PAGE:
Plant Based Foods Industry Association is the India's first CEO-led association placed in Gurugram, Haryana. This is a national association formed in late 2021 by Sanjay Sethi, Executive Director with a simple objective to create an ecosystem of plant-based foods in India.
PBFIA is an apex organization that has in its short span of existence already taken necessary steps towards integrating plant-based sector in India. India is a hub to more than 2000 plant-based food start-ups and some of the leading brands such as Good Dot, Plantmade, BVeg, White Cub, Evolved Foods, etc. already have PBFIA membership. In addition to this the association offers its support to consumer groups such as Vegan Fest.
Recently a delegation led by PBFIA met Prahlad Singh Patel, Minister of Food Processing Industries, Government of India to enable the plant-based ecosystem in the country. While Prime Minister Narendra Modi has expressed his intention to promote the sector, it is evidently important to constantly work together to overcome the challenges and resolve macro and micro level issues in order to leverage on the increasing buzz on the consumer end.
In an interview with AYUVE – Sanjay Sethi, shares, “Our mission is completely India focused as we see plant-based industry as an answer to various current challenges of food security, economic growth, environmental impact, health risks, antimicrobial resistance, zoonotic diseases and pandemics. We are constantly looking to grow our membership to strengthen the plant-based ecosystem and its representation in the country.”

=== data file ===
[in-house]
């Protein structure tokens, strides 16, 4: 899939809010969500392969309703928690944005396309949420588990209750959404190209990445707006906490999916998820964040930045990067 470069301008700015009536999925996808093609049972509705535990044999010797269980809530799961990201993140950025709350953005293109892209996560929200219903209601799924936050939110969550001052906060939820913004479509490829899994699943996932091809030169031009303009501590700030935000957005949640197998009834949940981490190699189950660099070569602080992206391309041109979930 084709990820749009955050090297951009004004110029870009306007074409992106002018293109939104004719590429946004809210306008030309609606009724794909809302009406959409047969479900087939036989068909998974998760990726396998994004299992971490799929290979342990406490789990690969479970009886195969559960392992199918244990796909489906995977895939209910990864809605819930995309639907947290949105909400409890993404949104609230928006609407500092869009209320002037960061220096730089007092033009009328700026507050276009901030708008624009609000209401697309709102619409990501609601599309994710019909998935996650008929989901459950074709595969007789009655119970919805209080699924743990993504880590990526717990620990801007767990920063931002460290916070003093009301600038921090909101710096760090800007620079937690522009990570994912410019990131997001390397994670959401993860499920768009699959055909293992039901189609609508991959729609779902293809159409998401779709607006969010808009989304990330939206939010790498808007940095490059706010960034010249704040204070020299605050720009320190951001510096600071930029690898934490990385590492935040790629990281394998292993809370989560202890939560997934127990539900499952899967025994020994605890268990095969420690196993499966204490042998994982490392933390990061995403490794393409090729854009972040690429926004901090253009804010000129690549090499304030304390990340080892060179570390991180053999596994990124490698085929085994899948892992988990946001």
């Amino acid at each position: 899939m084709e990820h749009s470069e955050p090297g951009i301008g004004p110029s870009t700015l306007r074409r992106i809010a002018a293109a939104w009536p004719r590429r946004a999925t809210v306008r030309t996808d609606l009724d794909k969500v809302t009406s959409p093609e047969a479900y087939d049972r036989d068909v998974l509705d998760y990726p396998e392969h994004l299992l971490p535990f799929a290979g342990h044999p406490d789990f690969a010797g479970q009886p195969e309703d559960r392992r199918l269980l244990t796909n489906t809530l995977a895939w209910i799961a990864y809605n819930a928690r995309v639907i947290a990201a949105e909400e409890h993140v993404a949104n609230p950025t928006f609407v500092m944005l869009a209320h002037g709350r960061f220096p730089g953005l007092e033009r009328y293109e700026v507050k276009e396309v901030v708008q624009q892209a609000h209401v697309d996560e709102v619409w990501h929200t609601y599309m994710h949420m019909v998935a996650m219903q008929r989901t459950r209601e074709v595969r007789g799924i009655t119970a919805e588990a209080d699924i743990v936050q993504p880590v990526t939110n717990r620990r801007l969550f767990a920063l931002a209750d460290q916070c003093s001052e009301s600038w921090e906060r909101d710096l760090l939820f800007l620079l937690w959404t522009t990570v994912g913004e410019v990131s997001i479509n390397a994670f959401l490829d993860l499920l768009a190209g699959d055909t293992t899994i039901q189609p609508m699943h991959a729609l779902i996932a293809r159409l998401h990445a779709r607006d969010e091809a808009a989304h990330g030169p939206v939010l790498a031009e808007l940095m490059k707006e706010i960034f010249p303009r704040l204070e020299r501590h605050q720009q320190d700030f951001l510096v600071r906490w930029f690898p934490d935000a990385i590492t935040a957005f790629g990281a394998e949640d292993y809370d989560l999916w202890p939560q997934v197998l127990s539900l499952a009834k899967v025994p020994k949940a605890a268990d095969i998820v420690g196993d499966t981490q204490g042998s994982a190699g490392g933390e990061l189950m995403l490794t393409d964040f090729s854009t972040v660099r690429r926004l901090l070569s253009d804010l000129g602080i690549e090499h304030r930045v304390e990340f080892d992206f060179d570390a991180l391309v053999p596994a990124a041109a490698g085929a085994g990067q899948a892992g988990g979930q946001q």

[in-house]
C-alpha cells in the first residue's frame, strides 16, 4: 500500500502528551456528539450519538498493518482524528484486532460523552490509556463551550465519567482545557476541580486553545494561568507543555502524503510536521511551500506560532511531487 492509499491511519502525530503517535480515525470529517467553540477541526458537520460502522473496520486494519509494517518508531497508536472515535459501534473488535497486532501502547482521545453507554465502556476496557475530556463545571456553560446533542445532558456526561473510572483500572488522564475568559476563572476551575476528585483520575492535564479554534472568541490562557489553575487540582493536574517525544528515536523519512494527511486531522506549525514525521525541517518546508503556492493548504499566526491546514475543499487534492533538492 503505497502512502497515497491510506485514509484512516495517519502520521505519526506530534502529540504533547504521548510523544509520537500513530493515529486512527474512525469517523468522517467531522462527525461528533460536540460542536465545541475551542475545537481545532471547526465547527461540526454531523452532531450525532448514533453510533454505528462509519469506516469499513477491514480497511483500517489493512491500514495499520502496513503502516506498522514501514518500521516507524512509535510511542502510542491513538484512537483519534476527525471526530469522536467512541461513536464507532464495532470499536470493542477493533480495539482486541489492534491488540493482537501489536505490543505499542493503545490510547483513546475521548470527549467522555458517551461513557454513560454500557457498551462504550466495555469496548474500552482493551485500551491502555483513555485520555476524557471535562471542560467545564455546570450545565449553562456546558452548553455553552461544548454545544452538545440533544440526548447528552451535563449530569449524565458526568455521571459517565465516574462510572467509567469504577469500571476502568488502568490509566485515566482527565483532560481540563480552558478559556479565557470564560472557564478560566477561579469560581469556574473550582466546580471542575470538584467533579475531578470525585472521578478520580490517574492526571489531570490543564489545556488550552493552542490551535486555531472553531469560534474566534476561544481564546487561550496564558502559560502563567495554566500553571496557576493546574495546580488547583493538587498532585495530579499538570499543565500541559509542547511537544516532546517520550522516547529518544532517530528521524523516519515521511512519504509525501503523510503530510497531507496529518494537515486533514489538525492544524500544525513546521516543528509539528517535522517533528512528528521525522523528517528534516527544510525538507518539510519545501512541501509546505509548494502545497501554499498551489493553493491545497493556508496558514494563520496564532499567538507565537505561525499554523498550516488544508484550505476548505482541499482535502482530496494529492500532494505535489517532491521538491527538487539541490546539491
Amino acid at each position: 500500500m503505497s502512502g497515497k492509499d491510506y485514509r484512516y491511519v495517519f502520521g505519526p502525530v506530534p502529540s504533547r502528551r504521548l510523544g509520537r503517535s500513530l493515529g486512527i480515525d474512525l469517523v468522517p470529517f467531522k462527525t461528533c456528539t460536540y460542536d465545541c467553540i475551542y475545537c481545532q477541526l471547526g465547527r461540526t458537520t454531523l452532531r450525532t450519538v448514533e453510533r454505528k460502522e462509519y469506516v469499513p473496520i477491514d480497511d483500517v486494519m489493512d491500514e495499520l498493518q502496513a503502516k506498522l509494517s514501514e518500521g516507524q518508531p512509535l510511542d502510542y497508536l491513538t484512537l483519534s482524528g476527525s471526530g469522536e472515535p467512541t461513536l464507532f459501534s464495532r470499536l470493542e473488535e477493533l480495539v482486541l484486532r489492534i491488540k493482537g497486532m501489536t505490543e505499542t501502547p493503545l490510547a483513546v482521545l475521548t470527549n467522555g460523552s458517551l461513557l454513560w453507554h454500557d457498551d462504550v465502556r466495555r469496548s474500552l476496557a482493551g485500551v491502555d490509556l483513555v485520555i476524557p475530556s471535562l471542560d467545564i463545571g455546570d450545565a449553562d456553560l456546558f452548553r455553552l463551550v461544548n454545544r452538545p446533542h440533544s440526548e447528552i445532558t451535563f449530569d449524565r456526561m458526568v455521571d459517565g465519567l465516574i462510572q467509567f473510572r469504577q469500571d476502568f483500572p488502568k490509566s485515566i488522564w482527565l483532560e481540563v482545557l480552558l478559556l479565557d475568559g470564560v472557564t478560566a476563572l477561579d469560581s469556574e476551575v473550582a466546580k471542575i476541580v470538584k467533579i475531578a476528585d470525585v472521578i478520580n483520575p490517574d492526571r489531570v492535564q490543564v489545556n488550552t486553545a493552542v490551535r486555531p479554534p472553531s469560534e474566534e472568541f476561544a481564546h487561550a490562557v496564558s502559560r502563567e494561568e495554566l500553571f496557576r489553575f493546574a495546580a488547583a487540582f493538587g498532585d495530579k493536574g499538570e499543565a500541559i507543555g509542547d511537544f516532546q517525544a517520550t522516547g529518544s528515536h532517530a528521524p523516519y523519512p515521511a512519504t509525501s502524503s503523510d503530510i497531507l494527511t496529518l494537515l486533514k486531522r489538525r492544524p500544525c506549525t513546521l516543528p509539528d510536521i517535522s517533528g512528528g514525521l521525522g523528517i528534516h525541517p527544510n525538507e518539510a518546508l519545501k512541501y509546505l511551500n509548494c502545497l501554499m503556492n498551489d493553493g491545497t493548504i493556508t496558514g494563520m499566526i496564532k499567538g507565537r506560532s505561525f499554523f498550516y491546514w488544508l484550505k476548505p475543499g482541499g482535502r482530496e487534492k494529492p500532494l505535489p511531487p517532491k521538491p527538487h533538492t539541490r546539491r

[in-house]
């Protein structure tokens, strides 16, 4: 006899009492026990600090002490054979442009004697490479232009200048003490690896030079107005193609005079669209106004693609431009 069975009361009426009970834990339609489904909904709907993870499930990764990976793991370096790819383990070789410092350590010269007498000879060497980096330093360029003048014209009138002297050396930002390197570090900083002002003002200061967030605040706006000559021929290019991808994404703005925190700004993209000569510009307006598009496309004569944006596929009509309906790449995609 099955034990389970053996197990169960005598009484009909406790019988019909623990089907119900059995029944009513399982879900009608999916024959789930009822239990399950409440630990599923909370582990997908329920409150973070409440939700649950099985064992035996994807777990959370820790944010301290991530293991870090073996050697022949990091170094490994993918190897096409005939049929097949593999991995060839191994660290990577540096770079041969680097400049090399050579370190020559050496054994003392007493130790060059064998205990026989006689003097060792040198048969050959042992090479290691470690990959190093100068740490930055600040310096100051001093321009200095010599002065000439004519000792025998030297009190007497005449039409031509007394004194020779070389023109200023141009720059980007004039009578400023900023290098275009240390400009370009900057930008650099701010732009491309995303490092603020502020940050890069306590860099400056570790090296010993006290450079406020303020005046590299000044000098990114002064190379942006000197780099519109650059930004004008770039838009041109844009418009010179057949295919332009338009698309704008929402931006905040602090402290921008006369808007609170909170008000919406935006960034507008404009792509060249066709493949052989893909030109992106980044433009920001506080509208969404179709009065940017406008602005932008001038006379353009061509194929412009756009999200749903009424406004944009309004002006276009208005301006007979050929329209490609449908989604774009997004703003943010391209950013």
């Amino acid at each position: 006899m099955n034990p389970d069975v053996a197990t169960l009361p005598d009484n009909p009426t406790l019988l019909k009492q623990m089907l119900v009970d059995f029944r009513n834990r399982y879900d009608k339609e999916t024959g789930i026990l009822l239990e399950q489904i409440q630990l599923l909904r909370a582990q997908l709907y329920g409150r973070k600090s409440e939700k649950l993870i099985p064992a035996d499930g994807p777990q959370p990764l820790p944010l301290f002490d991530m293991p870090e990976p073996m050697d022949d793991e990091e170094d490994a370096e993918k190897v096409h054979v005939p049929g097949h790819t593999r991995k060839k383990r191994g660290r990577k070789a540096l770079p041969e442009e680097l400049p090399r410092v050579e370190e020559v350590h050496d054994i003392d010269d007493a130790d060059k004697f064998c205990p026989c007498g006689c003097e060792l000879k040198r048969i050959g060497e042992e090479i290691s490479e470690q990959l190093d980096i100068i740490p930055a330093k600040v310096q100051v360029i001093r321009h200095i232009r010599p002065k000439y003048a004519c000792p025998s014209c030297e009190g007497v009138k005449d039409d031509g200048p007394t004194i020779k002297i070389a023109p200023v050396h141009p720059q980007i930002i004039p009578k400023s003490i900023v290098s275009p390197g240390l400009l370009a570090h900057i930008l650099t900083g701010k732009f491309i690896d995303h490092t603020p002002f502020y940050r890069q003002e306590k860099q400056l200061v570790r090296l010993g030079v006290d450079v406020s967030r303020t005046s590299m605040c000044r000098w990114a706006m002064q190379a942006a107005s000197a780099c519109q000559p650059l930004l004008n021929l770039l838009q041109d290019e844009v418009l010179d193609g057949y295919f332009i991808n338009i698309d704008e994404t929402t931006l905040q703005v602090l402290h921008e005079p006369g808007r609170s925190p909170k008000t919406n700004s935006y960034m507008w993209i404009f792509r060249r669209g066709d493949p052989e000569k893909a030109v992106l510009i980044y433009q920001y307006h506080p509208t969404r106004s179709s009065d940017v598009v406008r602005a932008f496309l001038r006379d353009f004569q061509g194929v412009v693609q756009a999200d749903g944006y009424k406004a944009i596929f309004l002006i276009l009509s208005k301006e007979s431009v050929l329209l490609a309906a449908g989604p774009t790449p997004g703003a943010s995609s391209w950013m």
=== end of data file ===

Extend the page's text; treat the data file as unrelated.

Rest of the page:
Excerpts from the Interview where Sanjay Sethi talks about the plant based food sector in India, consumer sentiment and the challenges in the food sector like protein deficiency.
What is the focus of most Indian plant-based food companies? What is your view?
Currently, the sector is held together by young enterprises/ start-ups and they are innovating to deliver products that can become a well fit to the Indian palate.
Since, each cuisine of India has its unique taste, texture and flavour, the focus is to make products as tasty as meat and dairy. The palate of Indians is accustomed to certain flavour of chicken curry vs butter chicken, so Indian entrepreneurs have taken up this challenge and launching some authentic tasting plant-based products in the market.
In addition to the taste factor, they are working on price parity as this is another major purchase driver for consumers to make a shift towards plant-based foods.